Expanded rating system helps California parents understand how schools are doing

Credit: ideabug / iStockGreatSchools ratings help parents understand school data.Credit: ideabug / iStockGreatSchools ratings help parents understand school data.California is the first state in the nation to get enhanced school ratings from GreatSchools, an Oakland-based nonprofit.
The improved ratings now include course access, student progress and equity — which are intended to help parents choose schools, advocate to improve them and support their children’s education.
RelatedAnother school rating system, more data on racial, ethnic disparitiesThose measures are in addition to test scores and other data that was previously included in school profiles on the group’s website.
“We believe schools must serve the needs of every child, in every community, and we know that parents play an enormous role in ensuring this happens,” said Matthew Nelson, president of GreatSchools. “We hope our new rating system and school profiles will further enable parents to be strong advocates for their children — and all children in their communities — to help all kids have a shot at success.”
The ratings include many of the same indicators included in the California School Dashboard, which the state unveiled earlier this year, including standardized test scores and breakdowns of data by race and ethnicity.
Courtesy of GreatSchoolsExample of GreatSchools High School profile.After identifying a school’s strengths and weaknesses, parents can find tips for discussing these issues with educators on the site. Other resources for parents of students in grades preschool through high school are also available, such as news articles, videos, newsletters aimed at specific grade levels, and interactive tools related to children’s academic and social-emotional development.
“GreatSchools’ valuable information can equip parents to not only support their own children, but also have a seat at the table when it comes to improving their schools and communities,” said Sierra Jenkins, vice president of the San Francisco Bay Area-based Innovate Public Schools nonprofit.
San Francisco parent Lee Hsu said he uses the ratings to compare the educational opportunities his son is getting to those of other students at his school, such as access to advanced courses.
“The GreatSchools ratings and profiles help me understand that — and how I can help both my son and his school be successful,” he said.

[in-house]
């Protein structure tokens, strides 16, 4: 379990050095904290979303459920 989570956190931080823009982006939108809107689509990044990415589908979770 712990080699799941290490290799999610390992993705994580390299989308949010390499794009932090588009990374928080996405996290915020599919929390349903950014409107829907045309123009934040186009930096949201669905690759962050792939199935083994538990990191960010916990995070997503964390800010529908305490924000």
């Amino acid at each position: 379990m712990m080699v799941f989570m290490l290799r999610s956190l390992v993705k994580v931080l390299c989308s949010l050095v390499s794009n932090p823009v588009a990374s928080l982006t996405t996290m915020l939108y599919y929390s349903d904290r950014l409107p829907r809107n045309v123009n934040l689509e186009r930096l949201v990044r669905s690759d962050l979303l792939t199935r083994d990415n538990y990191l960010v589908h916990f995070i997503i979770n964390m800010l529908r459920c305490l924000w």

By early November, GreatSchools expects to launch ratings for schools in the other 49 states and the District of Columbia, said spokeswoman Carrie Goux.
“We don’t rank schools,” she said, noting that the GreatSchools system assigns numbers from a low of 1 to a high of 10 in several different categories, based on data provided by individual states.
The company has been refining its rating system for the past 18 years, after starting off as a Silicon Valley school finder, Goux said. The requirement for new accountability metrics in the federal Every Student Succeeds Act, or ESSA, is expected to provide new data that will be added in the future.
“We’ve done a lot of user testing and we get constant feedback from parents who find it valuable to look beyond test scores to have this nuanced view of a school,” Goux said. “People appreciate that because a school is multifaceted and there’s a lot going on behind the doors when your child walks into it.”
The organization also partners with realtors to offer information about housing around schools, Goux said.
“When you’re making a big life decision — like where you’re going to move — one of the biggest considerations is which school to choose,” she said. “I recently moved and I was a power user.”
GreatSchools plans to incorporate new 2017 standardized test scores — expected to be released by California in the next few weeks — into its profiles as soon as possible, she said, adding that it will likely take at least two weeks to update the site.

We’re rolling out a new rating system for all public schools in California today. Explore a CA school here: https://t.co/bmEGDQzHt4 pic.twitter.com/cJJUd8kDFc
— GreatSchools (@GreatSchools) September 21, 2017

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